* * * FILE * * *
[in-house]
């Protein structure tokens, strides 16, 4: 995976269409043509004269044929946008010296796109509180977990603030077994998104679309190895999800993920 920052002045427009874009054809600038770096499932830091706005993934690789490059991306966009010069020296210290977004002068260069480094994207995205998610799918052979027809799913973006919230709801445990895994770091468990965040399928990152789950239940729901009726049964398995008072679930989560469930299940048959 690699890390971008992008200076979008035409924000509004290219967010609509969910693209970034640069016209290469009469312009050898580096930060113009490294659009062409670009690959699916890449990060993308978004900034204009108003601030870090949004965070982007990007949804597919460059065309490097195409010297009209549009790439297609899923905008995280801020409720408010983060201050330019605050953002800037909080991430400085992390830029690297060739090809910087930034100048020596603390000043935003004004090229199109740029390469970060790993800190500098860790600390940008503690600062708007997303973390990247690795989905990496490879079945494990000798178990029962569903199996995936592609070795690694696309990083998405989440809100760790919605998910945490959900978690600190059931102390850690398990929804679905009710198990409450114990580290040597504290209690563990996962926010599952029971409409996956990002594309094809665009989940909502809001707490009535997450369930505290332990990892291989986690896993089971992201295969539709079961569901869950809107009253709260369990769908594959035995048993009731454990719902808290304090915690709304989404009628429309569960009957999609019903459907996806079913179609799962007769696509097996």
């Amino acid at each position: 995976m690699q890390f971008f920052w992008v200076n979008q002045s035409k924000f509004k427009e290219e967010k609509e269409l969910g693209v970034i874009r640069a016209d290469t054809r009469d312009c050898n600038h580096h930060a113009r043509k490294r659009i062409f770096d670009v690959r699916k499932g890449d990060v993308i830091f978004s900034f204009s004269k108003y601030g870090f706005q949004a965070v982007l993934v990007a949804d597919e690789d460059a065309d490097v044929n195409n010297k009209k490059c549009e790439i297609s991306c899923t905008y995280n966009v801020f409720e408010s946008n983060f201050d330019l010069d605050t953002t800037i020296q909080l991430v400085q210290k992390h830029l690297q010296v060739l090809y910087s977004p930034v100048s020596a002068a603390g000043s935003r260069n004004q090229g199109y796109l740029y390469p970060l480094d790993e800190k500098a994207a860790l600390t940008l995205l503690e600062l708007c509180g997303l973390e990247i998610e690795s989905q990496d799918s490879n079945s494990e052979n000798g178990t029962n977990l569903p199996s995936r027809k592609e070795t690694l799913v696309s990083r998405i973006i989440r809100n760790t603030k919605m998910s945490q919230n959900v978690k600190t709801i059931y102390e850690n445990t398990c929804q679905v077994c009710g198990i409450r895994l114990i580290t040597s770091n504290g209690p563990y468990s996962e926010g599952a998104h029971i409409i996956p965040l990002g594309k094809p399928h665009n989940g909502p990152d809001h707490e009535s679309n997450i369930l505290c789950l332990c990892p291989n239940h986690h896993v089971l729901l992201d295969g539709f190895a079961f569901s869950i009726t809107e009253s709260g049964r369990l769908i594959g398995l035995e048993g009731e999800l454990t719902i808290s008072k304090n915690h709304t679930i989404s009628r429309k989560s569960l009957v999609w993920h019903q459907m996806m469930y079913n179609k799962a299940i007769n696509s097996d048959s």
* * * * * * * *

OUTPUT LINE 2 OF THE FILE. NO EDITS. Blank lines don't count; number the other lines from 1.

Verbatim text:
């Protein structure tokens, strides 16, 4: 995976269409043509004269044929946008010296796109509180977990603030077994998104679309190895999800993920 920052002045427009874009054809600038770096499932830091706005993934690789490059991306966009010069020296210290977004002068260069480094994207995205998610799918052979027809799913973006919230709801445990895994770091468990965040399928990152789950239940729901009726049964398995008072679930989560469930299940048959 690699890390971008992008200076979008035409924000509004290219967010609509969910693209970034640069016209290469009469312009050898580096930060113009490294659009062409670009690959699916890449990060993308978004900034204009108003601030870090949004965070982007990007949804597919460059065309490097195409010297009209549009790439297609899923905008995280801020409720408010983060201050330019605050953002800037909080991430400085992390830029690297060739090809910087930034100048020596603390000043935003004004090229199109740029390469970060790993800190500098860790600390940008503690600062708007997303973390990247690795989905990496490879079945494990000798178990029962569903199996995936592609070795690694696309990083998405989440809100760790919605998910945490959900978690600190059931102390850690398990929804679905009710198990409450114990580290040597504290209690563990996962926010599952029971409409996956990002594309094809665009989940909502809001707490009535997450369930505290332990990892291989986690896993089971992201295969539709079961569901869950809107009253709260369990769908594959035995048993009731454990719902808290304090915690709304989404009628429309569960009957999609019903459907996806079913179609799962007769696509097996």